The California Department of Forestry and Fire Protection (Cal Fire) regulates harvesting on California’s non-federal forests. Oddly, CBD isn’t claiming clearcutting 5,000 acres (none of harvest areas are greater than 40 acres[1]) disrupts habitat and thus endangers plants and animals. No, they’ve filed suit because clearcutting, ostensibly, increases global warming. “A clearcut is about as beneficial to the climate as a new coal-fired power plant,” says Brian Nowicki, CBD’s California climate policy director. At issue is whether Cal Fire “failed to carry out any project-specific analysis of the (greenhouse gas) emissions that would come from clearcutting projects it approved.”

“A clearcut is about as beneficial to the climate as a new coal-fired power plant “– Brian” Nowicki, CBD’s California climate policy director

Forests do a good job of soaking up carbon dioxide (CO2), a “greenhouse gas.” When harvesting removes the trees, some of the carbon in the soil, branches, litter, and leaves, escapes back into the atmosphere. It may be more than normal but it’s normal. Forests constantly exchange carbon, pulling CO2 from the air and putting it back through respiration. One textbook I consulted said of a normal forest, “Measurements have shown as much as 20 pounds [of CO2] per acre per hour being liberated from soil.”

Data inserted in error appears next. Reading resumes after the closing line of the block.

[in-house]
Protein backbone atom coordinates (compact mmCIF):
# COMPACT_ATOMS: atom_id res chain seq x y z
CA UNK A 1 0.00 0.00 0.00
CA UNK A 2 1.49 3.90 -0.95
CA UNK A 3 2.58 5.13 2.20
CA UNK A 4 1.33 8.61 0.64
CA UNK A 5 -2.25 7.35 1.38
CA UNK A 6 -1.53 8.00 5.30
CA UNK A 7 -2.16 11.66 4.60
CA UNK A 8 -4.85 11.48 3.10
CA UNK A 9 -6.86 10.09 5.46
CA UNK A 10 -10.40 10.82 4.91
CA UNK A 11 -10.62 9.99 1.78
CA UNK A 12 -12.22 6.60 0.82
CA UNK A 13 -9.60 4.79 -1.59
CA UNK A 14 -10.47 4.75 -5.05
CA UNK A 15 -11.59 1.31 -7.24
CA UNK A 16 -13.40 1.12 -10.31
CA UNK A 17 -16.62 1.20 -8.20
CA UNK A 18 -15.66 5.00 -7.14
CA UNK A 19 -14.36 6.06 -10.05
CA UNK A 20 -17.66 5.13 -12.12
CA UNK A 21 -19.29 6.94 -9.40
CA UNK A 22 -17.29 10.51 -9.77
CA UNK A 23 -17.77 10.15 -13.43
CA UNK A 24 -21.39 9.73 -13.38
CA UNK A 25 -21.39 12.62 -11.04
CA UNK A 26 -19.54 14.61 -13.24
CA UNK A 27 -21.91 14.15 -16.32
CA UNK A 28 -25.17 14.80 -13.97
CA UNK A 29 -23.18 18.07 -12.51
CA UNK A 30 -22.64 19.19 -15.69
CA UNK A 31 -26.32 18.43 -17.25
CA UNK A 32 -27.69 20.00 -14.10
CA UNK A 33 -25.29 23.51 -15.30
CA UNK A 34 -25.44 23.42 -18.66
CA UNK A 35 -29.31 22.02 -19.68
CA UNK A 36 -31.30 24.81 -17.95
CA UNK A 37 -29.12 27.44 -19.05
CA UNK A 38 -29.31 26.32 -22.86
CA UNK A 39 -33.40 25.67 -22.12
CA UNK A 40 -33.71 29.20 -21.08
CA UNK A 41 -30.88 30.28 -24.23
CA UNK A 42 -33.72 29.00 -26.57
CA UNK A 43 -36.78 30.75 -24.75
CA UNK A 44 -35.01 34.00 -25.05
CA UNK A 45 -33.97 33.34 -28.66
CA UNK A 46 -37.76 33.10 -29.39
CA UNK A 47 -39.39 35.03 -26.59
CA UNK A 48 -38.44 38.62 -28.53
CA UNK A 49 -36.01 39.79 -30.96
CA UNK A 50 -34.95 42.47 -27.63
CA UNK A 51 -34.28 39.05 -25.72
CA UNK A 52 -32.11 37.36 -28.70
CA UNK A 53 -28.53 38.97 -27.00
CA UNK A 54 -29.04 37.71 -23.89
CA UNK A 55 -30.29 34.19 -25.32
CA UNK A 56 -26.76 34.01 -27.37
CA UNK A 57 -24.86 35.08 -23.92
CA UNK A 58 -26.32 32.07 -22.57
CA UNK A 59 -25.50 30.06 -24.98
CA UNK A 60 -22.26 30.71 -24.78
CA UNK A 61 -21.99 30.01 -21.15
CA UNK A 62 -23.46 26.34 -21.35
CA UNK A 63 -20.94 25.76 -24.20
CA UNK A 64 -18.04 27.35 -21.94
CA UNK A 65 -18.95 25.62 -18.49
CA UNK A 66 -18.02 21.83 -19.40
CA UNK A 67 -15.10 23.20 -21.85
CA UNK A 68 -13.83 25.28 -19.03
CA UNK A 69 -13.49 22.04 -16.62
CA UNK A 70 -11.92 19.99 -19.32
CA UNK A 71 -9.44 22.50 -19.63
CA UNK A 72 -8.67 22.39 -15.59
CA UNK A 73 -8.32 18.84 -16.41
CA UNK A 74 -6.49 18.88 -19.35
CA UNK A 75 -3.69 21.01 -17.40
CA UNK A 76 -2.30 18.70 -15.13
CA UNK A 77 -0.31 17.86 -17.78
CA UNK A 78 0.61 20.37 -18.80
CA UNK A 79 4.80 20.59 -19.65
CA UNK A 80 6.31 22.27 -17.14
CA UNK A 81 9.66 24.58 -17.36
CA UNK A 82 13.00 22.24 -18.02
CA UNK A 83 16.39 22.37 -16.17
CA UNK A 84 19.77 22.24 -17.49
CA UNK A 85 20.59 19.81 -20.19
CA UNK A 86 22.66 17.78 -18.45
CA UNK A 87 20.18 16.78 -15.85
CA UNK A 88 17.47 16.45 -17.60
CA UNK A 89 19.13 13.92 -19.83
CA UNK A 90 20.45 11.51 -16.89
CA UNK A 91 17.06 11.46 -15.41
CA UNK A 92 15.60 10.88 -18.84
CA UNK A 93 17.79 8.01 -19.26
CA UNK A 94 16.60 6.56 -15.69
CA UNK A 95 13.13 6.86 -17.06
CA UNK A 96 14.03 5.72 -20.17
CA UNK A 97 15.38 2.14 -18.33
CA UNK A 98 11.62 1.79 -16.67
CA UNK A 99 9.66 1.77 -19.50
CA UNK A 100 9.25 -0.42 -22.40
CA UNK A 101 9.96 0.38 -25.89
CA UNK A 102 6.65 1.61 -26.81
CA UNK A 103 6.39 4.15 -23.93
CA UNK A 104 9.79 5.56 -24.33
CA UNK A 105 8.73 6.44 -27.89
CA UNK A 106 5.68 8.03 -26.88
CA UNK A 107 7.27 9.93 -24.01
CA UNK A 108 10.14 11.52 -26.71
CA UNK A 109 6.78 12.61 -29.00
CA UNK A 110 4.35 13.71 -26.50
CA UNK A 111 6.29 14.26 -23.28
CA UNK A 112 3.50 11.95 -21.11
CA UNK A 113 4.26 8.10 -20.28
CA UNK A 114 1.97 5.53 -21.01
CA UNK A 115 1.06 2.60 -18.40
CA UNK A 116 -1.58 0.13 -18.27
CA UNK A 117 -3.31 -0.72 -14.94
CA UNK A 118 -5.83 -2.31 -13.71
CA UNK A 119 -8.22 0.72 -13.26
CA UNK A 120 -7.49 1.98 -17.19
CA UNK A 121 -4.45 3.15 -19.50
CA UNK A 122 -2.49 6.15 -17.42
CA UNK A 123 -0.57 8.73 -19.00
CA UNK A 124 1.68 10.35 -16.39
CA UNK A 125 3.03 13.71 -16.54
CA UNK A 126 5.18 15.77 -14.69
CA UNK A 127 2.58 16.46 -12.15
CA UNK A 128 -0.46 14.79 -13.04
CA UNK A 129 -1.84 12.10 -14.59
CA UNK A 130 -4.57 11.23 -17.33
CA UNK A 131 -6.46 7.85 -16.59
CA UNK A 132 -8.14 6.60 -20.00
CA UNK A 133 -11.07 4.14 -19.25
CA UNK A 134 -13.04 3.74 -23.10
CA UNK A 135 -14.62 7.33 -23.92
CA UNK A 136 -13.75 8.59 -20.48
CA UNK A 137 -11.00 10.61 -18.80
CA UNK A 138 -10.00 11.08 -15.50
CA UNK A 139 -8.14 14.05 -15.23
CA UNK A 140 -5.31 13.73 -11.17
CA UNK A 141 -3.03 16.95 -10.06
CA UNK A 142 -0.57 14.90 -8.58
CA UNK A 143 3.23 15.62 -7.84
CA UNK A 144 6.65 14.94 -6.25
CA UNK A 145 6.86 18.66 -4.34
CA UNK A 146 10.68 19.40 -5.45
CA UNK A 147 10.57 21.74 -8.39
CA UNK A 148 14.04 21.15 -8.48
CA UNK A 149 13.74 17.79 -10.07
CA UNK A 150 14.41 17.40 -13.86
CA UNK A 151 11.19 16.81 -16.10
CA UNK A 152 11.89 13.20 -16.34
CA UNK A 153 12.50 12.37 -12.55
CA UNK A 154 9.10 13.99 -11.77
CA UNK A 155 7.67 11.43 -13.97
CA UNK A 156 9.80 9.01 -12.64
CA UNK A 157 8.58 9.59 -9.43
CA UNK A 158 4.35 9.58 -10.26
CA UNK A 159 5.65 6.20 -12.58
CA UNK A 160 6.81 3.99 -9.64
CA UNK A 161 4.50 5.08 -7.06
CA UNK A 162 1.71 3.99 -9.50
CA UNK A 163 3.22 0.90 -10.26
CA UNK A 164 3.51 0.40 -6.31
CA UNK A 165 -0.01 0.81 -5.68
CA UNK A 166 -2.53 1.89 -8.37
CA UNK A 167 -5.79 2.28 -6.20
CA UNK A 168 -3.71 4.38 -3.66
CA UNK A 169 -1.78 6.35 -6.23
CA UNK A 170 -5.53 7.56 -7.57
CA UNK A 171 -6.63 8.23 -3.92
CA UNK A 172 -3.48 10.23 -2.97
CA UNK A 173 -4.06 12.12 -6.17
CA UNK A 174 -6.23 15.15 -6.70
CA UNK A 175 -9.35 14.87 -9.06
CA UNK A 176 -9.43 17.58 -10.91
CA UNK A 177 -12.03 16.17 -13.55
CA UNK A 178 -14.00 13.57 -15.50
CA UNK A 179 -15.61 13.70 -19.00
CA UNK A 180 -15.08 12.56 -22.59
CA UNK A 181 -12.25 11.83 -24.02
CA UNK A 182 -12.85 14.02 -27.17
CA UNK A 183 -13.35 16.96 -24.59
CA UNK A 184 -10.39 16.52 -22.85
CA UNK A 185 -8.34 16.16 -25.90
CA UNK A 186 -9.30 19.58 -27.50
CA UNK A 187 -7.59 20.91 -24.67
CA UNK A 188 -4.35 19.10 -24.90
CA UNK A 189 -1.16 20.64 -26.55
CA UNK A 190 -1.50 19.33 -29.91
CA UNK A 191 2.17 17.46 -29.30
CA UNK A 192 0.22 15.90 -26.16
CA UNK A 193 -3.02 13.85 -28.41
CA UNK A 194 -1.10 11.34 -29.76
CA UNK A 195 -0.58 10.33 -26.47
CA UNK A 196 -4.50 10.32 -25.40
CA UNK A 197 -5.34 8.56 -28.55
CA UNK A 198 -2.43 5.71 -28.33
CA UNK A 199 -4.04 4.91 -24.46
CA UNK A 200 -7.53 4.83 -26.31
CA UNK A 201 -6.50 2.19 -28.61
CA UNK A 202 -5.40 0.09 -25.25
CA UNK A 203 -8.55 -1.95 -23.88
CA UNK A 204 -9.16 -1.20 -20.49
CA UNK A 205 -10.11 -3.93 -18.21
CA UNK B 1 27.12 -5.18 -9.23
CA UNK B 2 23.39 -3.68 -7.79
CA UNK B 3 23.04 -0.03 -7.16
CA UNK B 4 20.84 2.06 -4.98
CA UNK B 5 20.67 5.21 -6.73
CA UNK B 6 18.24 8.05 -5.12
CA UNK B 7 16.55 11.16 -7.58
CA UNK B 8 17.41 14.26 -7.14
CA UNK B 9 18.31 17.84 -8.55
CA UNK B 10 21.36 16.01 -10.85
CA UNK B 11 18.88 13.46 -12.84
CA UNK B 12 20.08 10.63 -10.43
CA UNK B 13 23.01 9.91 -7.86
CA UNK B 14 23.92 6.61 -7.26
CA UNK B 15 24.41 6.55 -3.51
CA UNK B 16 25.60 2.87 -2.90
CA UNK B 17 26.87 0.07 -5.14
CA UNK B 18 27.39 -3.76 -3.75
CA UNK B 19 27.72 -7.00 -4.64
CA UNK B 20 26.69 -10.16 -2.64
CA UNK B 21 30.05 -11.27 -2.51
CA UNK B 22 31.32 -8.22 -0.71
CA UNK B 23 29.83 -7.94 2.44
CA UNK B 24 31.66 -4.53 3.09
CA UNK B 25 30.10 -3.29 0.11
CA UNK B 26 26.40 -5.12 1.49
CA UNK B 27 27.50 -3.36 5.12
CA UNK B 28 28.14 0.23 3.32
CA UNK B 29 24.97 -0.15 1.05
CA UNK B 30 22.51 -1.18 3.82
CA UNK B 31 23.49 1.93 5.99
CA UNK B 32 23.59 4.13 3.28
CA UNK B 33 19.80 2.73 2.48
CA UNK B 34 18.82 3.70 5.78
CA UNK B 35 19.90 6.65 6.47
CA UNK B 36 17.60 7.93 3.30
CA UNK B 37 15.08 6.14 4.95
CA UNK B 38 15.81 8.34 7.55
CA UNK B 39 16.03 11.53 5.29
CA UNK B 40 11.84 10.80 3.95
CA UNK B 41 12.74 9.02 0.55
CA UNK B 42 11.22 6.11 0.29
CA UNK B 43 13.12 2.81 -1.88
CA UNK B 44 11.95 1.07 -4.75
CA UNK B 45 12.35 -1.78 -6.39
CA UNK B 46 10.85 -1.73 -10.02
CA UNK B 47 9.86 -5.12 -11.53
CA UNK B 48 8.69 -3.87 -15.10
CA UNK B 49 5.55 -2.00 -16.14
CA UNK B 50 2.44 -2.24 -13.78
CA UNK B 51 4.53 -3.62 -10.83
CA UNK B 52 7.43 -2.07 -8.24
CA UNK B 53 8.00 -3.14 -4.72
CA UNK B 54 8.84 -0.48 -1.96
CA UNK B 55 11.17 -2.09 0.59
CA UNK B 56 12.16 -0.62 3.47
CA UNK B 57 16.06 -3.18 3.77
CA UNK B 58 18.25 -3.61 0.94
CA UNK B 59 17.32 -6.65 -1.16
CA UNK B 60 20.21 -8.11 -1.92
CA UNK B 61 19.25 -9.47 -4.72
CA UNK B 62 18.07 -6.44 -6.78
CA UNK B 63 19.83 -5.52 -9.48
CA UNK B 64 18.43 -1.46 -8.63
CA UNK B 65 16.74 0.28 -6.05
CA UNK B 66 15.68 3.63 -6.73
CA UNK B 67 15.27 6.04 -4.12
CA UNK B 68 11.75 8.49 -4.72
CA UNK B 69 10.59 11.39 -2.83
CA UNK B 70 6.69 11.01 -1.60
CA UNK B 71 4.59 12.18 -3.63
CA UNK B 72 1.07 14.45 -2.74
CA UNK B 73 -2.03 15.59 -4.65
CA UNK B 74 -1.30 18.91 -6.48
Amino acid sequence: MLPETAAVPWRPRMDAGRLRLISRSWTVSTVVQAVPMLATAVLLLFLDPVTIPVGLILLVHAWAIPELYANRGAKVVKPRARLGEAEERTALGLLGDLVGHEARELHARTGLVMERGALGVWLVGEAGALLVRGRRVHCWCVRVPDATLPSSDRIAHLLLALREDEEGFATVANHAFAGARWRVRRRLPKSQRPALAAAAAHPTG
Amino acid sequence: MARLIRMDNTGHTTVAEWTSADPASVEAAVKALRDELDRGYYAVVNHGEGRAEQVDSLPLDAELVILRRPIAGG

The FAO (Food and Agriculture Organization of the United Nations) estimates 80% of the terrestrially exchanged carbon is done by forests. California’s forests pull more than 14 million metric tons (MMT) of CO2 annually from the atmosphere. “Most foresters I talk to feel the 14 million metric tons gross sequestration [the incorporation of carbon into the tree] rate is an underestimate,” said Gary Nakamura, Forestry Specialist for University of California, Berkeley’s Center for Forestry and a member of the California Board of Forestry.

Fires, harvesting, insect kill, disease, and the decomposition of forest products in landfills and composting facilities, return about 10 MMT back to the atmosphere. The numbers squish when squeezed. “The uncertainty in this estimate is roughly ± 38%,” Nakamura said in an email.